The only real difference this time, is it's the gov't pushing all of the BS loans via FHA, VA, and USDA.

You know what that means?  We will all pay for it...again.

Antifaschistische's picture

"Housing Bubble" is an illusion.  

There are only debt bubbles.  

and debt bubbles only exist in a Central Bank Induced Money Counterfeiting out-of thin air operations with no risk/reward driven investor behind it's magic journal entries.

Lore's picture

Yep, that's a pretty good summary. Bad people create bubbles with phony money.

robertocarlos's picture

Whatever they touch turns to shit. They will still pay the $2500 a month rent of some welfare Queens in Toronto.

sagramore's picture

Uh, you get something like $600 a month on welfare. Has been like that for 20 years now. They cracked down around the same time Clinton did in the US.

Robert_Bichen's picture

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alt right dude <<< CHRONIC SPAMMER (spawn of XYTHRAS)
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Bunga Bunga's picture

This was just the trigger. You can't un-shoot a gun by turning back a trigger.

PT's picture

But who would borrow money if they did not think they could pay it back?*
And surely no idiot would lend money to someone if they thought* the borrower could not pay it back!

It all falls down when we stop questioning the most basic of assumptions.

Must ... borrow ... munny!!!  Must keep up illusion that I am not falling behind ... even if it is obvious that everyone else is also keeping up illusions to pretend they are not falling behind either.

I blame the herd instinct.  Whether it is the home-buyer trying to keep up with other home-buyers or the banksters trying to get as big bonuses as the other banksters.  "FORWARD!  Over the cliff.  Phew!  At least I'm still with the herd!"



*My mistake.  I thought some thinking was involved.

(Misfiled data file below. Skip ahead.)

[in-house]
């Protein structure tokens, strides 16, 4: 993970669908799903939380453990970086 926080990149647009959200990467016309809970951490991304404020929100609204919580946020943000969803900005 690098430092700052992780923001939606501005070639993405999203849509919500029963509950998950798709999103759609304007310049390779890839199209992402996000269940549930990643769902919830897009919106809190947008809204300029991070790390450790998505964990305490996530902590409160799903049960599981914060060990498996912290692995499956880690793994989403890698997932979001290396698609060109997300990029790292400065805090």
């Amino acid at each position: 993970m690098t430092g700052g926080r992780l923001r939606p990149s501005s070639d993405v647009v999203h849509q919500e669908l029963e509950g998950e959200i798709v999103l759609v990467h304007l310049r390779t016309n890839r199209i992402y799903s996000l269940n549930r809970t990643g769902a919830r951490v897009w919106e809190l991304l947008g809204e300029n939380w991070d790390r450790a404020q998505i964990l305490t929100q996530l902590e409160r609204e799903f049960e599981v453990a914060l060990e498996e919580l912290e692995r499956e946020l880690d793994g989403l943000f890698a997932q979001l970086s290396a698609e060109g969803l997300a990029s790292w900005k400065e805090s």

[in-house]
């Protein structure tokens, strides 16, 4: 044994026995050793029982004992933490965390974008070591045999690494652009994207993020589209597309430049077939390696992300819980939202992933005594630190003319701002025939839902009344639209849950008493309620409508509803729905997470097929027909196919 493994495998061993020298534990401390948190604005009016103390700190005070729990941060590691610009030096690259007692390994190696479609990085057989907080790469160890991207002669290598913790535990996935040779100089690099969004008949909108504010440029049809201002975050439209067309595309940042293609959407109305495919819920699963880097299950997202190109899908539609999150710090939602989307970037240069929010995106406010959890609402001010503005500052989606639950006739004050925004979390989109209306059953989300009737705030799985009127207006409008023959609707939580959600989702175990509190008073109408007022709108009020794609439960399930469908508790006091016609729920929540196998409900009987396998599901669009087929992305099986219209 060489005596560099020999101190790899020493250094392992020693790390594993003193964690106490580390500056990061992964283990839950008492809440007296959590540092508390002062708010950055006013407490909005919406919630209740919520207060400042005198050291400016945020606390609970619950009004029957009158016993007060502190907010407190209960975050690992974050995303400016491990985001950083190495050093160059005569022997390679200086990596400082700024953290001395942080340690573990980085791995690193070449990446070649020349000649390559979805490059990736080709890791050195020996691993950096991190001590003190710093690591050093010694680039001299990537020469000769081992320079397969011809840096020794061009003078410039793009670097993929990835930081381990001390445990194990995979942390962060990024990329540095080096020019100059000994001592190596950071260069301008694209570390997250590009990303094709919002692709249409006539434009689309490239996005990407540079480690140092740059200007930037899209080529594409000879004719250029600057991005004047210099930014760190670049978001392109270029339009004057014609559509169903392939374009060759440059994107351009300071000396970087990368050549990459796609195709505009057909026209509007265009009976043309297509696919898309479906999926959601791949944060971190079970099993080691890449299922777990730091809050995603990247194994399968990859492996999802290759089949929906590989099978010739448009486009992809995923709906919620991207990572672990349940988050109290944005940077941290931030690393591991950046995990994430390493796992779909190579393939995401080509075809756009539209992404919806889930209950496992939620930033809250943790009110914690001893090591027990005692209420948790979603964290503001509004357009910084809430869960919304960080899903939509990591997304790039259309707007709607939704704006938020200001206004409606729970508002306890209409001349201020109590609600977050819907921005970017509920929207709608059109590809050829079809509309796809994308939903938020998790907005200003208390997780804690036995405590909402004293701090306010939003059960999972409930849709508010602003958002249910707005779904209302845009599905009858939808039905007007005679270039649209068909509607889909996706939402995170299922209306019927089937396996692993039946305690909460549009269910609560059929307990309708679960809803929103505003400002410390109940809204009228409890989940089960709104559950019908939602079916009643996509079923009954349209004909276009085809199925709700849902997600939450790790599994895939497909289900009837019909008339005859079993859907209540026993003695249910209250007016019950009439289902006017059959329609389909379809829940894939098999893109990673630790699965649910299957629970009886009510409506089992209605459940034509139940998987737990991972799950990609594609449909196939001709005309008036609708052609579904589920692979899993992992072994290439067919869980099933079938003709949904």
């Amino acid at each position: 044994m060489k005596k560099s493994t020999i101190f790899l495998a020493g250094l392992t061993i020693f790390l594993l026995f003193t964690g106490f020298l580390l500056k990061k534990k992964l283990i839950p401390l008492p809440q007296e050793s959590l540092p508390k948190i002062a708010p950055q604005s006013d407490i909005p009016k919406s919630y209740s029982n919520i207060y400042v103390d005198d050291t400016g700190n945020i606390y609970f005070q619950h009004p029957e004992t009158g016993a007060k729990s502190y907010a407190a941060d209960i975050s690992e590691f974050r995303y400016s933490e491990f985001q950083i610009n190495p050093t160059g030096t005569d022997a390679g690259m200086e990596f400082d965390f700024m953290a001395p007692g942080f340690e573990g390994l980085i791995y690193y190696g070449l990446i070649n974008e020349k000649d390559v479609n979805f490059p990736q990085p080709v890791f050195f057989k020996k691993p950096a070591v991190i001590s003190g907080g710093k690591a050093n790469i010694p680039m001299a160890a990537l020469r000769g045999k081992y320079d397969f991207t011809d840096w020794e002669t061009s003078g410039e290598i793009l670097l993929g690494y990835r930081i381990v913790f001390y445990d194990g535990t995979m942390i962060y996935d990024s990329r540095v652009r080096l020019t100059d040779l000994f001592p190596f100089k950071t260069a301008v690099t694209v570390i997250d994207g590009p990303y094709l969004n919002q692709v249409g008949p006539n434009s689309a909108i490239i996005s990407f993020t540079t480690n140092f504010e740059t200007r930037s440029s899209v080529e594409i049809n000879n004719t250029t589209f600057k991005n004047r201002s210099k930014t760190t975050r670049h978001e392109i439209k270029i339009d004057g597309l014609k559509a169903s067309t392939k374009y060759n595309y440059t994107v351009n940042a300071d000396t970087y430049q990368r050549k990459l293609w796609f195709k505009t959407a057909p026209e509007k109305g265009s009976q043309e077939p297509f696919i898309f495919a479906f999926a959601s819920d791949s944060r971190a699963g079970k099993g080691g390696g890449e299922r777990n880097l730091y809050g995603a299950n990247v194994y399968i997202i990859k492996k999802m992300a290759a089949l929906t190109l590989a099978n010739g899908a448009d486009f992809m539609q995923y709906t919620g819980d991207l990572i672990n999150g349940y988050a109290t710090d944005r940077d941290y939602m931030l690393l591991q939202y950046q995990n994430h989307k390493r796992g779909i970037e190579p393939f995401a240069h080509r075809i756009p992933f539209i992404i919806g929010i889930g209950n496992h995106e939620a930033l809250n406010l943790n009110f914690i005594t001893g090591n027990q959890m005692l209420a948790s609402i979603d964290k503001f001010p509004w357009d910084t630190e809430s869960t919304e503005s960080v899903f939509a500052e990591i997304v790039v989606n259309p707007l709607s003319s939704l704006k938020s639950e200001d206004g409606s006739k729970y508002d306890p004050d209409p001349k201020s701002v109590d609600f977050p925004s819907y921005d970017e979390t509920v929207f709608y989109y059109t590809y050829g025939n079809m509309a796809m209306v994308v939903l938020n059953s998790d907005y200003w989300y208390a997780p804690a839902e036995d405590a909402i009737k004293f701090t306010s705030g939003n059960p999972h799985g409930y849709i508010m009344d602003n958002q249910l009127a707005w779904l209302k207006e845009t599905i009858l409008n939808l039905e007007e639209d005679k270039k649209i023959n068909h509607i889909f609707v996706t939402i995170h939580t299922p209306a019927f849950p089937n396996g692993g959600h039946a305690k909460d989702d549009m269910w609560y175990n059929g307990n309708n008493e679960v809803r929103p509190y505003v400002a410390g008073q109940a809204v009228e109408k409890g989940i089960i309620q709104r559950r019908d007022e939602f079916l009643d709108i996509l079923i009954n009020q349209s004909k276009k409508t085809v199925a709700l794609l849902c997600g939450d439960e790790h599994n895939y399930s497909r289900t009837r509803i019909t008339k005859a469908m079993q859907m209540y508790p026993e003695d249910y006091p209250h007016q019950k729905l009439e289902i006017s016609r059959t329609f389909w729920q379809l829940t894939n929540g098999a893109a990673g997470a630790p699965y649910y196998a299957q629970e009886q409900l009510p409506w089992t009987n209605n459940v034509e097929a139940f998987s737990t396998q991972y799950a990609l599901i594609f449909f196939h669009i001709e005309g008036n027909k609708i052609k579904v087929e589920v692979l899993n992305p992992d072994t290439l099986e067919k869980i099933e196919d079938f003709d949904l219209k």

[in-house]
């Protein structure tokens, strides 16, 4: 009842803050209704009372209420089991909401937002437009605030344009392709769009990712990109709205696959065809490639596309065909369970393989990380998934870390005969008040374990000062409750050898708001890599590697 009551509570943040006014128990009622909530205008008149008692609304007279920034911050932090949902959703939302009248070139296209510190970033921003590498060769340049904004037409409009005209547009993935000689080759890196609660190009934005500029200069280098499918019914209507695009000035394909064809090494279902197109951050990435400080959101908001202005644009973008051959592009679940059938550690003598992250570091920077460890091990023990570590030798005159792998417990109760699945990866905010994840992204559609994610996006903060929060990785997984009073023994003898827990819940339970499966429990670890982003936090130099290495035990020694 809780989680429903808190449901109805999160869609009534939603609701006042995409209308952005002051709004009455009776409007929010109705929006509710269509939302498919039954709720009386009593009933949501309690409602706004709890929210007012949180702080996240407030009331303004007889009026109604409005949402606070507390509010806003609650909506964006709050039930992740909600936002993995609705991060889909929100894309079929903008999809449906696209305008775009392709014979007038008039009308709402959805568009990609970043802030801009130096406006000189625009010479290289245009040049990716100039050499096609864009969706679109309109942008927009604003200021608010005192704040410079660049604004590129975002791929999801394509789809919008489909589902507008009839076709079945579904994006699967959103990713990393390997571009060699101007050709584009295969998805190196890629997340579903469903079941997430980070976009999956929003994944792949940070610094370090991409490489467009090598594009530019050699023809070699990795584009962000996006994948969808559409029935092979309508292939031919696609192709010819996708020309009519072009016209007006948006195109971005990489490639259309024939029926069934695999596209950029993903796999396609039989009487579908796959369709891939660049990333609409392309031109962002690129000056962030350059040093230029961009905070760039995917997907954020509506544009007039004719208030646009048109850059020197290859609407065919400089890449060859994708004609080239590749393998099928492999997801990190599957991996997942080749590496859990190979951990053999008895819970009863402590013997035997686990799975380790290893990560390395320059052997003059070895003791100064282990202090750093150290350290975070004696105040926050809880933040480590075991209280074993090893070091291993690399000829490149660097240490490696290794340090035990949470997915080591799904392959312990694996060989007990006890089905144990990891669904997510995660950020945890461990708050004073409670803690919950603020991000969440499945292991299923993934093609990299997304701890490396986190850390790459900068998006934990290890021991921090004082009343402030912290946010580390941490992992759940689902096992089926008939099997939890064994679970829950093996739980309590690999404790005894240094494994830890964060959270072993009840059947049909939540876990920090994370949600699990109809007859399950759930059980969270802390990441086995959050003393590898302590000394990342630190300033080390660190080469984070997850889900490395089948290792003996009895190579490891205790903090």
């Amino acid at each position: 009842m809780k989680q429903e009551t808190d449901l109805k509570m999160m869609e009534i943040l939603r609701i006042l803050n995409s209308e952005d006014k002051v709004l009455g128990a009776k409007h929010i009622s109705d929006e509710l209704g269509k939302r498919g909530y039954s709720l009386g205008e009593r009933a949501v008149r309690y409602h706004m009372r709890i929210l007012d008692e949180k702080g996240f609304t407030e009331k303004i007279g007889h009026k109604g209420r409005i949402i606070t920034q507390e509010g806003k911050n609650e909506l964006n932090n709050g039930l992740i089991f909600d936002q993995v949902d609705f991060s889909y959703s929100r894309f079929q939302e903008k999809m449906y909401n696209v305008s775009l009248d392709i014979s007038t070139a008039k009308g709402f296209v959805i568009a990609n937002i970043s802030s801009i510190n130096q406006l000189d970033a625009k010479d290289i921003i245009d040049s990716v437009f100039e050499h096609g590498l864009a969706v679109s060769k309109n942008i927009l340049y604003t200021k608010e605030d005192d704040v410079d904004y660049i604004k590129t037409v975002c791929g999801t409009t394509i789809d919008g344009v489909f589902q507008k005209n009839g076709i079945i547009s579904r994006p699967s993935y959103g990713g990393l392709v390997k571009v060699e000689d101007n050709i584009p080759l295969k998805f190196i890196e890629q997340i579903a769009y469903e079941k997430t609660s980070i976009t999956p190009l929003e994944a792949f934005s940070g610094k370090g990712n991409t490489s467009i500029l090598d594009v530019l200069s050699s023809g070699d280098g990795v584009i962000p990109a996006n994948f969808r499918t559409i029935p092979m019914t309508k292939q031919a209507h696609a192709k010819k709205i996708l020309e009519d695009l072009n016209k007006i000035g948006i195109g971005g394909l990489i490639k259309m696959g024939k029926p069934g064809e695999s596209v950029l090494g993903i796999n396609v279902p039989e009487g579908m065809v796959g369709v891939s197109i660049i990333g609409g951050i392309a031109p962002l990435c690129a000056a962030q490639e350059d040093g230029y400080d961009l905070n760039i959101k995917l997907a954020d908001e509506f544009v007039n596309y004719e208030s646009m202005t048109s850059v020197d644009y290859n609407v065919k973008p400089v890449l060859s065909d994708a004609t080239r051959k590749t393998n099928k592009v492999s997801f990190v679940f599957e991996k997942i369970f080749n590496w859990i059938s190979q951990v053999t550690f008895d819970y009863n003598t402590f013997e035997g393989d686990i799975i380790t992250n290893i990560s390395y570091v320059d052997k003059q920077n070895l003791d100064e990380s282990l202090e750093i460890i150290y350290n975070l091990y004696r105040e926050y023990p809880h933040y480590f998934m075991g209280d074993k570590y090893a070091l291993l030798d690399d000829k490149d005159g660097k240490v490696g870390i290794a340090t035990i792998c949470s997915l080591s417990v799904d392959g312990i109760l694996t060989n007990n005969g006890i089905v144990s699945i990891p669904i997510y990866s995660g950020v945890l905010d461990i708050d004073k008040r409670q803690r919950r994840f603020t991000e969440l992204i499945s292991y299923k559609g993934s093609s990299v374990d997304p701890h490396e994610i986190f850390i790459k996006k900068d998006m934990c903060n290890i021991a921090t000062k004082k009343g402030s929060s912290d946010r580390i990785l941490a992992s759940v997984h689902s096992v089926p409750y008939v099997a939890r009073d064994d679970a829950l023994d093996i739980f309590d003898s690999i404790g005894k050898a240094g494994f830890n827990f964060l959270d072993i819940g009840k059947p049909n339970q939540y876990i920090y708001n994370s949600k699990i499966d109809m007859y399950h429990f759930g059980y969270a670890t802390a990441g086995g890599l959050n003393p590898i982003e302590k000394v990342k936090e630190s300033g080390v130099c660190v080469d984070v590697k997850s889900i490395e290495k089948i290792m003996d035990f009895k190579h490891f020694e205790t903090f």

new game's picture


ok, we get it. but some dry powder AT THE BOTTOM IS A GOOD PLAN, IMO...

East Indian's picture

print, print, print

sorry, I forgot we are digital now.


log in > open the account > raise the limit

repeat as many times as necessary.

Jack&#039;s Raging Bile Duct's picture

Corporations are people without the capacity to think or active natively. They rely on CEO who have no direct risk if the corporation fails. Their only incentive is to go for it, no matter how unrealistic. At the minimum, they can take on the debt for stock buy backs to justify their resignation bonus. Good work, if you can get it.

PT's picture

But who would borrow money if they did not think they could pay it back?*
And surely no idiot would lend money to someone if they thought* the borrower could not pay it back!

It all falls down when we stop questioning the most basic of assumptions.

Must ... borrow ... munny!!!  Must keep up illusion that I am not falling behind ... even if it is obvious that everyone else is also keeping up illusions to pretend they are not falling behind either.

I blame the herd instinct.  Whether it is the home-buyer trying to keep up with other home-buyers or the banksters trying to get as big bonuses as the other banksters.  "FORWARD!  Over the cliff.  Phew!  At least I'm still with the herd!"



*My mistake.  I thought some thinking was involved.

Never One Roach's picture

As long as the Big Welfare Gubmint guarantees these mortgages, the bad loans will continue to be written by the thousands as lenders take their commissions and fees and move on and dump all the bad loans on the taxpayers.

ATM's picture

Heads I win, tails I win.

Good Gawd how great it would be if I were a banker!


doomchild's picture

I bet you a hundred joobux that the canadian central bank will take a page from the US Fed's book of cons and start buying up these "assets" once their economy hits the shitter. 

asteroids's picture

As I've said before and will say again. Either real estate corrects or the Loonie goes down to 50cents. The greedy banks and the BOC have spoken. They refuse to take a loss, so... the Loonie goes down.

mtl4's picture

Agree totally, you can see the downward trend quite easly if you bother to look carefully.......even with the USD down somewhat, it's still be a great place to park funds.

freedogger's picture

I live in Canada. V-little of my funds are in CAN. Mostly USD, BTC and the shiny stuff. 

Freddie's picture

Canadian shiny stuff is good stuff.  Also Mike Myers and John Candy (RIP).

I have recently purchased Canadian 4x8 plywood. Good stuff too.

Stuart's picture

Not the Cdn mortgage mkt, just the Toronto mortgage mkt.    

auricle's picture

AAA rating. Get your MBS's.

jcaz's picture

22.5%?   This is gonna make 2008 look like a blip.....

Mark Carney's picture

Can we make a movie about this too? Call it the "Big Putine"

GUS100CORRINA's picture

Title: Canada's Housing Bubble Explodes As Its Biggest Mortgage Lender Crashes Most In History

My response: Looks like divine judgment to me. Canada has lost its way and housing crisis maybe a foreshadowing event of what could possibly happen in America once again.